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Michael Joo

Noospheric (Trans-Alaska JWJ)

About the artist

Michael Joo is a Korean-American artist known for using a combination of scientific language, processes and complex structures that speak to liminality, access, and transmission.

Michael Joo
Island Press
New Editions 2024

In the early twentieth century, thinkers like Russian geochemist Vladimir Vernadsky and French priest Pierre Teilhard de Chardin popularized the use of the term “noosphere” to refer to the idea that human consciousness represents the pinnacle of evolutionary development. This concept, which casts humanity’s impact on the environment in a utopian light, comes under scrutiny in Michael Joo’s single edition print Noospheric (Trans-Alaska JWJ) (2024), created during his 2020 residency at Island Press.

Drawing from his background in seed science and penchant for technological experimentation, Joo works in media such as printmaking, photography, sculpture, and performance to contend with existential threats to humanity, the traces we leave on our surroundings, and the horizons where imagination takes the reins from science. Noospheric, the first installment in a thematically linked multimedia series, is 14-foot-long seven-panel print made using ink that contains pulverized trilobite fossils he collected while performing in the United Arab Emirates and carbonized wood from Wakayama, Japan. The artwork’s layers include an archival inkjet print of a panoramic photograph of an empty Alaskan road, where he, in another performance, walked against the flow of an oil pipeline. Superimposed on this substrate are silkscreen depictions of meteorites and wood. Additionally, snippets from his seven-year-old son’s notes on a book about orphans on the Oregon Trail appear in embossed and printed intaglio, intimating a father-son dialogue.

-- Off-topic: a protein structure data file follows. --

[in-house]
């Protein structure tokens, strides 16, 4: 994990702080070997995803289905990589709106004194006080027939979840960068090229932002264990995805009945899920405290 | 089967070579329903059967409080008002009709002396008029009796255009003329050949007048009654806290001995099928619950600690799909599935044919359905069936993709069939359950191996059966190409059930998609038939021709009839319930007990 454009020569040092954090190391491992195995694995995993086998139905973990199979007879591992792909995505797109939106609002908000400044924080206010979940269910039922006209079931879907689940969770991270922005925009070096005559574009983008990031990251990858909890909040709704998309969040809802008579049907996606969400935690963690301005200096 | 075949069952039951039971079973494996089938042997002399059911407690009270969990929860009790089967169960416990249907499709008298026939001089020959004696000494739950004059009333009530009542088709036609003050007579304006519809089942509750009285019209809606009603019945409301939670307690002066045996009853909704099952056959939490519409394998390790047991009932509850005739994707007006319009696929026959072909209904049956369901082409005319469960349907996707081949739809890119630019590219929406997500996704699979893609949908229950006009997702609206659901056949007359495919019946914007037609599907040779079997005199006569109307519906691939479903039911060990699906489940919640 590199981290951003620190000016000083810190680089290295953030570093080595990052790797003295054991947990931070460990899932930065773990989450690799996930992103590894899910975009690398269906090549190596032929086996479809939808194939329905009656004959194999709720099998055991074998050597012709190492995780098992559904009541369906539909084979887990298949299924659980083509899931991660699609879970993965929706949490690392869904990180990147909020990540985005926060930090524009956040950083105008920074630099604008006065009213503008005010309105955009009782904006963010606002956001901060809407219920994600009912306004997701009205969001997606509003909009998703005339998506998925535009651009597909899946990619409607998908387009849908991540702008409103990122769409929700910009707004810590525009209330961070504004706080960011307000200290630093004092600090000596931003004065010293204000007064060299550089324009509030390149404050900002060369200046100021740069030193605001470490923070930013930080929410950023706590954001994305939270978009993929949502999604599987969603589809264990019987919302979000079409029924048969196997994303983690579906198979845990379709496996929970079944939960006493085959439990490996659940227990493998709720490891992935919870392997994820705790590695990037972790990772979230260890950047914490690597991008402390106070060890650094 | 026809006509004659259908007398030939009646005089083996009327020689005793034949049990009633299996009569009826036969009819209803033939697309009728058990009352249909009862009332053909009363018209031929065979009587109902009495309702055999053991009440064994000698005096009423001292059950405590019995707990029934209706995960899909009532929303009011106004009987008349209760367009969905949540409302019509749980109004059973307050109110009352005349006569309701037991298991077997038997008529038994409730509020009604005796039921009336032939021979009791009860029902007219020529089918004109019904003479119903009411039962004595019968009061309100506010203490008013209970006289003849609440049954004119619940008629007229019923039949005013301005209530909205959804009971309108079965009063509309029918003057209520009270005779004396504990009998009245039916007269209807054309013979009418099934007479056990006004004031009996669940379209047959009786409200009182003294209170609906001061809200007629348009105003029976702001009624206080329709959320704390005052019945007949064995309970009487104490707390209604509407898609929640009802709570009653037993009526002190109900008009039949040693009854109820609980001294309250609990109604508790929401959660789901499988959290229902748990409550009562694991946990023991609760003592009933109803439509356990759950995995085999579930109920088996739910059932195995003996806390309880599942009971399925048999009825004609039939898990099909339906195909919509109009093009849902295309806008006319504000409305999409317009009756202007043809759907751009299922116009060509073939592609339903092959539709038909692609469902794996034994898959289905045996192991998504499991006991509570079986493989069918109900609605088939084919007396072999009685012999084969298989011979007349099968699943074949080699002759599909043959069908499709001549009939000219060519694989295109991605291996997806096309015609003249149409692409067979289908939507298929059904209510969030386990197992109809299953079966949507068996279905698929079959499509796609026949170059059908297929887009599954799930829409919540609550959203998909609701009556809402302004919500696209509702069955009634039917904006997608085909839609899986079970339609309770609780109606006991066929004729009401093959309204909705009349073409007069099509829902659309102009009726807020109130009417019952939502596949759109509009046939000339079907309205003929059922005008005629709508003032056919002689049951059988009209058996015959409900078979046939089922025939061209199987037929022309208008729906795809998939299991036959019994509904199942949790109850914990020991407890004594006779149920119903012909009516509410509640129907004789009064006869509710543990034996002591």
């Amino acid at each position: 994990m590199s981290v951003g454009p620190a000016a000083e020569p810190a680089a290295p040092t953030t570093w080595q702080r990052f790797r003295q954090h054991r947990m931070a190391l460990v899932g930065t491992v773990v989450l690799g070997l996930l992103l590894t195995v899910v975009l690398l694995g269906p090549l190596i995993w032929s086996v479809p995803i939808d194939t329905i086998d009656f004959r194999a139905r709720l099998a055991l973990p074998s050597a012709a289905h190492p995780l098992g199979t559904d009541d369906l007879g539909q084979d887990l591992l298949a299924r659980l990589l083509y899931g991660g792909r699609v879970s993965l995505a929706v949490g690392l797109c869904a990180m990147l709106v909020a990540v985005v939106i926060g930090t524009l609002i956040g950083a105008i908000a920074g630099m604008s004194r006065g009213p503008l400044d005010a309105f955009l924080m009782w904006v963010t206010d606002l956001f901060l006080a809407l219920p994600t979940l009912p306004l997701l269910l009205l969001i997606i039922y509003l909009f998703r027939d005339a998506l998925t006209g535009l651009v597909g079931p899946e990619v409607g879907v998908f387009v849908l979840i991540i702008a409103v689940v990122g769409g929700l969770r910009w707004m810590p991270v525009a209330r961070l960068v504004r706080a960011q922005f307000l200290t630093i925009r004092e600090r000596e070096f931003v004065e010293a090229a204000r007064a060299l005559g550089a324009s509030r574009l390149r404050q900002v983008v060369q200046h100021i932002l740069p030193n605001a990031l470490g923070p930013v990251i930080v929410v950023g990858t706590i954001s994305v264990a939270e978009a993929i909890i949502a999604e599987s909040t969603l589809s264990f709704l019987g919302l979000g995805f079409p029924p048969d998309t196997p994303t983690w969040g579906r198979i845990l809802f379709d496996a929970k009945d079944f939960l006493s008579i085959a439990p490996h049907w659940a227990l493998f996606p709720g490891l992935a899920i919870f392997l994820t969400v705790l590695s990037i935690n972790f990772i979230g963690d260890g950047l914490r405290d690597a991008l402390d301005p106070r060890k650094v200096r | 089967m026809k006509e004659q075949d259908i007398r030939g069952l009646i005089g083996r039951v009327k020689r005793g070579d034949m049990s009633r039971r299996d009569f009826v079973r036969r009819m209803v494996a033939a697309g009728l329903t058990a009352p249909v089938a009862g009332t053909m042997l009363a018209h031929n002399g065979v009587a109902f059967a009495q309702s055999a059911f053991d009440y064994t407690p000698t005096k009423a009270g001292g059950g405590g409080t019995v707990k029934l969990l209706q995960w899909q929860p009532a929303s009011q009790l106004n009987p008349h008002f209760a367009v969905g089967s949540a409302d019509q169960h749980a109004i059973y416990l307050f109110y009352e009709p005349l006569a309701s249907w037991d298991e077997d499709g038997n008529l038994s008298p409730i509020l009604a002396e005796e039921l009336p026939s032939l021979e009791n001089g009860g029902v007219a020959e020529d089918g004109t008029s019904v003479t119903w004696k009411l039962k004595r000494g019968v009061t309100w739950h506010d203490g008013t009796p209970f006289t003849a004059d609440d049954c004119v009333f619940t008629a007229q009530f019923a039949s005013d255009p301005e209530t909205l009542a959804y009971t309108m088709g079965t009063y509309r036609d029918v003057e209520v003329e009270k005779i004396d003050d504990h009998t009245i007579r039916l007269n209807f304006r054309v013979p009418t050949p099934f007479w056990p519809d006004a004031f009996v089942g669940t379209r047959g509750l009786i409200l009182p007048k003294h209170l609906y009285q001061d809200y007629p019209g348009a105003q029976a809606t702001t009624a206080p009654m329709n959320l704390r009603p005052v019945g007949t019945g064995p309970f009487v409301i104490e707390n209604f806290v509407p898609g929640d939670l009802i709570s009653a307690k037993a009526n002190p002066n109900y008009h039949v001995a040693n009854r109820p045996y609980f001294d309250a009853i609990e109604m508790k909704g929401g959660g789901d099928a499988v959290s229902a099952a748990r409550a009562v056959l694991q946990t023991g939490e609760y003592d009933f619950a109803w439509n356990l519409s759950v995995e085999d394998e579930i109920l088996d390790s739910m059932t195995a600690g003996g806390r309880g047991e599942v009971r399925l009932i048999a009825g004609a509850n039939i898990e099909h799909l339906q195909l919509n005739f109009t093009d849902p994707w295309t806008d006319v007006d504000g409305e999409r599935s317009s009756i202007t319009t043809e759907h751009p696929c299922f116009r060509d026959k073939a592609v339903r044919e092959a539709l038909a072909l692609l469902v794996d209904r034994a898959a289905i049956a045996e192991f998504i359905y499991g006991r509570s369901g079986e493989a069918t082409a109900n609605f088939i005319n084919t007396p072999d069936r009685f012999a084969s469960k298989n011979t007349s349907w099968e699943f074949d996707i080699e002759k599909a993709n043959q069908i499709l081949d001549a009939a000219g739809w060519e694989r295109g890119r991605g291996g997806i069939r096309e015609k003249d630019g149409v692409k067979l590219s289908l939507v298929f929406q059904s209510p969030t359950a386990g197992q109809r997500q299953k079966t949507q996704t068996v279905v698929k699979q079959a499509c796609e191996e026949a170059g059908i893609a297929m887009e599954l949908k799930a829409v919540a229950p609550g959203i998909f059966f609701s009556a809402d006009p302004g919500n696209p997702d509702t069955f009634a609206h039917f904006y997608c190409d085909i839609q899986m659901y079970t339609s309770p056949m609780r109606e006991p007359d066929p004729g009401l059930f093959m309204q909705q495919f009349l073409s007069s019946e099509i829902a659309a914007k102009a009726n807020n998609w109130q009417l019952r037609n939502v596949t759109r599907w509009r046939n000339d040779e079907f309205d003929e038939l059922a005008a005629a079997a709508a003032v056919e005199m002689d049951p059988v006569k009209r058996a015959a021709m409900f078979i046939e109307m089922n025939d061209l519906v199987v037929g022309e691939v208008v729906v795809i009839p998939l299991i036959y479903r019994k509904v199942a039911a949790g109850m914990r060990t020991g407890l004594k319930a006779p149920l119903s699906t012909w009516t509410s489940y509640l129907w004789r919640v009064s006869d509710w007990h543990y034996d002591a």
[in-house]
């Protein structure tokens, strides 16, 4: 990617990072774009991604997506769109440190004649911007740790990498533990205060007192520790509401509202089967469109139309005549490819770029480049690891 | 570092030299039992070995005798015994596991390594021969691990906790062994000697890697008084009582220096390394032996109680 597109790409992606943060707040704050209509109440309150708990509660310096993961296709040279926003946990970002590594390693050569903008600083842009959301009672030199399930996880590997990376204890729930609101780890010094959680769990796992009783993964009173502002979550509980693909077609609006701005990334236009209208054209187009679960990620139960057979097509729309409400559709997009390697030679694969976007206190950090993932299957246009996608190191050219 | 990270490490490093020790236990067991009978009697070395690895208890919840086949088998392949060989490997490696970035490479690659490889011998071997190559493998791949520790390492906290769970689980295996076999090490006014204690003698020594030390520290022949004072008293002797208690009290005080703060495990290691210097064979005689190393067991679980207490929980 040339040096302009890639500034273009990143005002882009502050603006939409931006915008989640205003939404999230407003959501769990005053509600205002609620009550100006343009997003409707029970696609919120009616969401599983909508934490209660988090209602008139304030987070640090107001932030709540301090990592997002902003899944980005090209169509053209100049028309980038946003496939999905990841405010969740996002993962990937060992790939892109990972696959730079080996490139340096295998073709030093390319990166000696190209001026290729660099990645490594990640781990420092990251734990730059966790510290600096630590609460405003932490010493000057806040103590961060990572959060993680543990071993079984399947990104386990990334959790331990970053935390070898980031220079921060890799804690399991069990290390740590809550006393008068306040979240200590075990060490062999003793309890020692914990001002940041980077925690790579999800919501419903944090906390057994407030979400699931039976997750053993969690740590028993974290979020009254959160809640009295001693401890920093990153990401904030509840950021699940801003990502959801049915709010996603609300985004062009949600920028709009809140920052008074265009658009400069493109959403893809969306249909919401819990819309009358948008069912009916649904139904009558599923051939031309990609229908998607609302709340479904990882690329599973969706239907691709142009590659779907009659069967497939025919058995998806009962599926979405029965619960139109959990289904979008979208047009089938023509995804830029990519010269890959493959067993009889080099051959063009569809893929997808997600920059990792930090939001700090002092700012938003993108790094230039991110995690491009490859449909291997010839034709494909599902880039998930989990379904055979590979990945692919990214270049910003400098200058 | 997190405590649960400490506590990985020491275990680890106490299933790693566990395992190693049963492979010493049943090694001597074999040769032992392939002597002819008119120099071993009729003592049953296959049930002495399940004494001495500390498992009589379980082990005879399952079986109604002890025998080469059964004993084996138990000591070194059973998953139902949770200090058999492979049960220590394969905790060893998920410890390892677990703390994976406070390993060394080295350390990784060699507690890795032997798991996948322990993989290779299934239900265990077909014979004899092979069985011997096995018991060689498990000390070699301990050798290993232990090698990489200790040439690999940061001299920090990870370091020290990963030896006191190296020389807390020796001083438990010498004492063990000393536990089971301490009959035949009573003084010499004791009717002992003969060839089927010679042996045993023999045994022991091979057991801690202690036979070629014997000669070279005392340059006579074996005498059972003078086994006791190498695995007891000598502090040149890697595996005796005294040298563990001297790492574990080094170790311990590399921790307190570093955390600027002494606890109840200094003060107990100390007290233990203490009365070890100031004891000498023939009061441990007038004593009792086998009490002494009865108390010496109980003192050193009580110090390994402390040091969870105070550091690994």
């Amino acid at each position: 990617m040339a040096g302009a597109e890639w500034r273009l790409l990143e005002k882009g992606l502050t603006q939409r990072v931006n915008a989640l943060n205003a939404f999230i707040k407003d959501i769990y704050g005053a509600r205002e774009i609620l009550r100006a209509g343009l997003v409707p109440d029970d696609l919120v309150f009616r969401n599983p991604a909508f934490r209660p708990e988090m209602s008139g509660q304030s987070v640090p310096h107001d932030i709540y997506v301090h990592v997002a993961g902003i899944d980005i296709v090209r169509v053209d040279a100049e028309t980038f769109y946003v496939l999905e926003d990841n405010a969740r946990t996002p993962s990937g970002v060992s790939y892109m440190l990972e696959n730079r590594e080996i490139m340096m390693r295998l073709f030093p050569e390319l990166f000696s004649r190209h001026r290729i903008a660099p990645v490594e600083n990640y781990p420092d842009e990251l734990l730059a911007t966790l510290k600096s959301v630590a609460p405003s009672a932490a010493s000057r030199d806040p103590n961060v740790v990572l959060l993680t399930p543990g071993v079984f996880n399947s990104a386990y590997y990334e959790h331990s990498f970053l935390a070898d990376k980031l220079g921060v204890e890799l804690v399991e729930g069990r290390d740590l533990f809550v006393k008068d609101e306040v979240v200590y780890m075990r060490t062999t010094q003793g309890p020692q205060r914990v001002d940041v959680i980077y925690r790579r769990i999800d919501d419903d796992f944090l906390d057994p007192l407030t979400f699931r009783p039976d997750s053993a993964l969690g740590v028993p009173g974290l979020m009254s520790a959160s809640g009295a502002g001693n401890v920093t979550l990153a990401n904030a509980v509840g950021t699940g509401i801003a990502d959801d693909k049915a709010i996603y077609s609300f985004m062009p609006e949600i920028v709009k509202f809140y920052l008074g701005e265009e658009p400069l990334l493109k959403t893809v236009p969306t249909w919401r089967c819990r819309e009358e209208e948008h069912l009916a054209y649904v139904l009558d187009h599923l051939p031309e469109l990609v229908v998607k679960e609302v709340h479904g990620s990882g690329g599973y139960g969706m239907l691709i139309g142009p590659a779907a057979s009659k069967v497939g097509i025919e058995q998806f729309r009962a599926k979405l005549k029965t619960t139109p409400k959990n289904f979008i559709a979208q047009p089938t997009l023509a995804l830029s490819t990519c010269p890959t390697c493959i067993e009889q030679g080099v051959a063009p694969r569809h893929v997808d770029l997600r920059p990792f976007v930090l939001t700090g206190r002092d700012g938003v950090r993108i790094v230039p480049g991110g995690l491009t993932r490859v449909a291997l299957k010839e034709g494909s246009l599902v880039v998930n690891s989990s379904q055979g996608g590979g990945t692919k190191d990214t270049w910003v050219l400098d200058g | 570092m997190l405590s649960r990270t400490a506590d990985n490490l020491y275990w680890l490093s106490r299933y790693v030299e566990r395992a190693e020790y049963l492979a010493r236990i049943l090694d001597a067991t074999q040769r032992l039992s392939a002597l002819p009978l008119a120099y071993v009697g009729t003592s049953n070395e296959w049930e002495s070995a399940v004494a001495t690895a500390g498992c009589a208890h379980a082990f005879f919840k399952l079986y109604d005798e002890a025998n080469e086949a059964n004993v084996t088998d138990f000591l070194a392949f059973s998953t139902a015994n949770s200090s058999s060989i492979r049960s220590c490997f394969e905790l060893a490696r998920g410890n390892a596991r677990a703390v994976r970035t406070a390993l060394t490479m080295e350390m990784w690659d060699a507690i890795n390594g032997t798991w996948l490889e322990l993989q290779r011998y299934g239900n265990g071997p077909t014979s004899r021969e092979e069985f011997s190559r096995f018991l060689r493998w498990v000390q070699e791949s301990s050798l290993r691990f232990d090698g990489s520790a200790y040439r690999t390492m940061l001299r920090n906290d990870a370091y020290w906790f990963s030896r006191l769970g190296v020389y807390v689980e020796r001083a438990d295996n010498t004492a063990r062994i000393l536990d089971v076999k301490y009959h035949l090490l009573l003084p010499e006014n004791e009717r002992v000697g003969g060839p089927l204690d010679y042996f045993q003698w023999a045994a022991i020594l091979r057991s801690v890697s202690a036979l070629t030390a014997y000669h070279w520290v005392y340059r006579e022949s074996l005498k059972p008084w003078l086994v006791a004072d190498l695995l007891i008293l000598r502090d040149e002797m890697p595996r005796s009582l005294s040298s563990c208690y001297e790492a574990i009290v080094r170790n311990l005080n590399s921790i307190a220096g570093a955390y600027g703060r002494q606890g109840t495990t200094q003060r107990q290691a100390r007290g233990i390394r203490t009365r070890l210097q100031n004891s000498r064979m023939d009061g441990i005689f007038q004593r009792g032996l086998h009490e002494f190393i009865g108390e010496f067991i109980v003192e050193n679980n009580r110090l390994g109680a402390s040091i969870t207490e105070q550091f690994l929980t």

The specimens of scientific discovery and written language superimposed on the landscape slyly question the notion of evolutionary progress. The foreshortening of the white gravel road and the transfixing void in the hovering meteorite cast a sense of stasis and doubt over the vista. The ominous writing in the sky, as it were—“Dad dead / Mom dead / Legs broken / Camp fever”—reminds us of the legacy we’re bequeathing to future generations: a world addled by climate change, economic precarity, and geopolitical turmoil. Just as when he crawled across the Bonneville Salt Flats as part of his performance Salt Transfer Cycle (1993–94), Joo confronts the human-altered landscape’s subtle hostilities, but he does so in Noospheric not by centering a single human body and its exertions but by aggregating traces of collective thought and labor.

The realization of Noospheric during and after Joo’s Island Press residency provides a salient metaphor for inheritance and knowledge transmission. The four-year process, completed by multiple successive cohorts in the Sam Fox School of Design & Visual Arts, parallels the kind of intergenerational collaboration found in Joo’s previous work Saltation, Traction, Precipitate (2018), a delegated performance for which he invited children living around the DMZ to play tangt-tah-mok-ki¬—a game that involves flicking pebbles across the ground to mark “territory”—inside the military-occupied zone between North and South Korea. A sculpture was then created based on amalgamated scans of the rocks the children launched. Like that sculpture, Noospheric is a record of durational action, social contact, instruction, and learning. With luck, that’s how our stint on this planet may be remembered as well.

By Jenny Wu, US Associate Editor of ArtReview

Editions from this project